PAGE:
4 Things that Broadway and The Royal Wedding have in common.

Oh the royals, the royals, everybody is talking about the royals.  Regardless of how stained with scandal the crown has been over the past decade, the wedding of Prince William and the future Princess Kate is still one of the most anticipated events of the last twenty years.  Since Billy sprouted whiskers, everyone has been wondering when he’d take a bride.

And the time has finally come.

As I’ve been watching the preparations, I couldn’t help but notice how the big day and Broadway have a blimey lot in common!

Here are four similarities:

1.  Everyone loves an underdog.

Kate’s a modern day Cinderella; a commoner plucked from obscurity who will soon wear a crown.  It’s the fantasy of just about every girl in the world (or at least the ones in my office), which is why it makes for such a wonderful story.  Broadway loves when the hard-working, unheard-of hero gets his or her due, whether that’s Annie or Jean Valjean or the kids on the Chorus Line.  Why?  Because if it can happen to them, maybe, just maybe, it can happen to us, too.  (The ladies in my office have already turned their sights to Harry.)

2. Everyone loves a spectacle.

The dress, the church, the flowers . . . or in other words . . . the costumes, the sets, the props!  Theatergoers and wedding guests alike have got a thing for the biggest and most beautiful.  As Spider-Man has proven, if you build it BIG, they will come.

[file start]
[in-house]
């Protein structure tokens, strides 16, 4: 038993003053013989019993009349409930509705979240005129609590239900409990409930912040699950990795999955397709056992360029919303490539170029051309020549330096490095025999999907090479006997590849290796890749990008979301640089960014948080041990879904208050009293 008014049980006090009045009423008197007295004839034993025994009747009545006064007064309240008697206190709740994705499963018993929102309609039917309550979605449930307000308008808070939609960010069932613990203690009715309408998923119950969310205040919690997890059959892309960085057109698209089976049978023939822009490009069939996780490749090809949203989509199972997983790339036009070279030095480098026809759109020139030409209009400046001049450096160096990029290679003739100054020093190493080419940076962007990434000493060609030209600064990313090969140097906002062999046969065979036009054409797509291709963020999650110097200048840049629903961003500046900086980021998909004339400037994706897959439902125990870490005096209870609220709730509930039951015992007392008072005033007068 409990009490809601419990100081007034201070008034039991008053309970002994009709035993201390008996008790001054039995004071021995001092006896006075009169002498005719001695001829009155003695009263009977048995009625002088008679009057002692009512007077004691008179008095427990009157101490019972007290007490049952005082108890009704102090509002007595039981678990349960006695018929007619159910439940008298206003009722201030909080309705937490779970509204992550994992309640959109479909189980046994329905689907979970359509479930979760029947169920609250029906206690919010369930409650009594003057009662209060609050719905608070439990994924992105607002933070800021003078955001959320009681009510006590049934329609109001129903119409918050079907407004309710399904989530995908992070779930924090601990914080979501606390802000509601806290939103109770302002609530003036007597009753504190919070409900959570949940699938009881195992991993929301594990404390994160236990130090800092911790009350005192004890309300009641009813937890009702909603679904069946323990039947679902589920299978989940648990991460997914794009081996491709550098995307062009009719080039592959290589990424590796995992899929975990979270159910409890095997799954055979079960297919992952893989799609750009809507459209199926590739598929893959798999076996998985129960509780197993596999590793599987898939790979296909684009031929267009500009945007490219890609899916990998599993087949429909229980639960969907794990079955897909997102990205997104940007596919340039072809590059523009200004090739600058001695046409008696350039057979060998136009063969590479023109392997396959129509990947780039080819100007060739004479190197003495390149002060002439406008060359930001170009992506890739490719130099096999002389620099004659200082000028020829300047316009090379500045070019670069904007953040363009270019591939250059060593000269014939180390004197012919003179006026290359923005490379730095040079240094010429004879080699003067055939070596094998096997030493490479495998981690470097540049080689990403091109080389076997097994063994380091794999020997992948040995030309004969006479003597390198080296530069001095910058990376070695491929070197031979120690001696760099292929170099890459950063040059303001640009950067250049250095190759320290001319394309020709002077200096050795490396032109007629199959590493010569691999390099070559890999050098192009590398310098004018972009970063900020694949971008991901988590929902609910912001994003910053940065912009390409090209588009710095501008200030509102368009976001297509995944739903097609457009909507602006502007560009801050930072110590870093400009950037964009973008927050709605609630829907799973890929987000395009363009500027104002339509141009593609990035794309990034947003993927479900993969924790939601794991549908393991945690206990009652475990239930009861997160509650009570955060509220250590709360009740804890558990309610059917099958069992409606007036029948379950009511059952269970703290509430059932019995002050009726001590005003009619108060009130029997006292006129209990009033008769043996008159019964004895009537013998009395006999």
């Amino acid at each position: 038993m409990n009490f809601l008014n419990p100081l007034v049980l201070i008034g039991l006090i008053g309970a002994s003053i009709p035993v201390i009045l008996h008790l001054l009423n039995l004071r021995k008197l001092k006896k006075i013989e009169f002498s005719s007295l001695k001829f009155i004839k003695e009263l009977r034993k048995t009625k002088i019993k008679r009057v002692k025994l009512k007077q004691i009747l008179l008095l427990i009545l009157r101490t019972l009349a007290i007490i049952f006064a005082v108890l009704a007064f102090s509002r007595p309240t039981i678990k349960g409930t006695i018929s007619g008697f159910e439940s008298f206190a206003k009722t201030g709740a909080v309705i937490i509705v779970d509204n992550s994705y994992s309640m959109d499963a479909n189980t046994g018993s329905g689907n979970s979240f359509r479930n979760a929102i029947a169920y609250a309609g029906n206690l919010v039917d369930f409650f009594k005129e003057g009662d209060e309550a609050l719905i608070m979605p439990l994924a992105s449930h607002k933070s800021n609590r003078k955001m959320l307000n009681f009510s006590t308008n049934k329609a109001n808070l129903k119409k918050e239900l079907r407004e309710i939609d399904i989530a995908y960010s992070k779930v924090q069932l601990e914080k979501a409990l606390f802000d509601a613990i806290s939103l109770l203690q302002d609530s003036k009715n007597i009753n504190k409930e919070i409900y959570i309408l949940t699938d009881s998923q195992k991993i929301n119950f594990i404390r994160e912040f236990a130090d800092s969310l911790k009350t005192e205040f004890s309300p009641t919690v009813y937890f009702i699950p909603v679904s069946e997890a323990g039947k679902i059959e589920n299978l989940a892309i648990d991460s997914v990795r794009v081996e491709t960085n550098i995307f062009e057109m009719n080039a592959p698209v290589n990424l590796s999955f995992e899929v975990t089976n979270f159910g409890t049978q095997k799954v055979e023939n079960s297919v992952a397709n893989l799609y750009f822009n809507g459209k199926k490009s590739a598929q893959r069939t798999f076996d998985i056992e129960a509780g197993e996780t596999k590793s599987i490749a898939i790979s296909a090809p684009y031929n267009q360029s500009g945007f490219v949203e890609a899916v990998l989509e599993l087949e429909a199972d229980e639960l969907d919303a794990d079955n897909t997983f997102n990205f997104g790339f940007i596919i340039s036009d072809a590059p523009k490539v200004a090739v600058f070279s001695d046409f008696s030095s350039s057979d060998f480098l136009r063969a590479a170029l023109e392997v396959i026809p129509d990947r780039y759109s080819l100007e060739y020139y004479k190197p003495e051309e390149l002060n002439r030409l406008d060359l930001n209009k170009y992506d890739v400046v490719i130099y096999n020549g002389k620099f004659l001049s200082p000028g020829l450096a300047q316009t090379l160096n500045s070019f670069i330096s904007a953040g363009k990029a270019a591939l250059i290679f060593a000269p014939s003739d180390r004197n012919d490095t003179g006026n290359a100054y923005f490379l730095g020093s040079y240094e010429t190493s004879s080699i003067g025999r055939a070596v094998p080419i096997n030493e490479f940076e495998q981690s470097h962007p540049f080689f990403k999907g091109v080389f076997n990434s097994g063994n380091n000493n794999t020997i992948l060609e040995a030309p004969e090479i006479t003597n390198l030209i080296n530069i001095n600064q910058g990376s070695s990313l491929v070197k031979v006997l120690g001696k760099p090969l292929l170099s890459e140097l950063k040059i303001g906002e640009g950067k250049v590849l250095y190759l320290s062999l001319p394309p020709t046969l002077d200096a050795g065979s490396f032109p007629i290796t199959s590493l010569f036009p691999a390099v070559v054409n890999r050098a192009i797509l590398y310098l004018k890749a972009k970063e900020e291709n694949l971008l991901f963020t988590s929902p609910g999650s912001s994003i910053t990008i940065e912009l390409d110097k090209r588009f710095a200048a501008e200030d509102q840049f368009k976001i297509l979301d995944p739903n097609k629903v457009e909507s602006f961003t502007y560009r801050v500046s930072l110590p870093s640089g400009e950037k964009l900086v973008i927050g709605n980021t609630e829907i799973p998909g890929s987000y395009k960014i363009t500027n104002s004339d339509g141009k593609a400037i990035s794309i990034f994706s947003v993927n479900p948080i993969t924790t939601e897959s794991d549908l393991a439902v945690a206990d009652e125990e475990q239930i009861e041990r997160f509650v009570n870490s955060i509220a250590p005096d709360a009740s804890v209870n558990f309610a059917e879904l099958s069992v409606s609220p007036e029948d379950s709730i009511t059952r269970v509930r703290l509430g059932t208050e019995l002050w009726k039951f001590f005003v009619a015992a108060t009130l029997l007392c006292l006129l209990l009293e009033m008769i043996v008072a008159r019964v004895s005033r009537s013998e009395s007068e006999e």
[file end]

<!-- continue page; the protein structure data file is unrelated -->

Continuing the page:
3.  Not everyone can get in.

It’s got limited seating and, therefore, is exclusive, which makes it that much more exciting.  Just tonight I walked by the Book of Mormon and watched as 50 people in the cancellation line got turned away.  Just watching them wait . . . made me want to see it again.

4.  Everyone will want a t-shirt.

People like to commemorate memorable experiences, whether it’s a show or a wedding, with . . . stuff.  It reminds them of the fun they had, and it shows off that fun to their friends.  Take a look at some of the . . . stuff . . . you can get to celebrate the wedding.  Now take a look at some of the stuff you can get to celebrate Wicked.

Historical events are theatrical realism. What draws people to them is the same thing that draws people to the theater.  We’d do well to create shows that have some of the same elements as these unforgettable moments in our history.

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Comments
  • Michael DIGaetano says:

    And much like the Andrew lloyd Weber/Really useful musicals, the Royal family is a long running show that seems repetitive but Americans keep coming back to see anyway

  • Tanya says:

    Although Kate was hardly a “commoner plucked from obscurity”… She was wealthy upper class to begin with, already mixing in similar social circles.
    It’s definitely a bad day for theatre on Friday, we only have 80 people booked in for our show (the theatre seats around 800).

  • Tanya says:

    (Our theatre is the next street along from the wedding procession. I’m not looking forward to the nightmare that getting in/out of work is going to be.)

  • nina Faso says:

    brilliant! Everyone will want a tee-shirt sounds like a title to me!!nina

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Ken Davenport
Ken Davenport

Tony Award-Winning Broadway Producer

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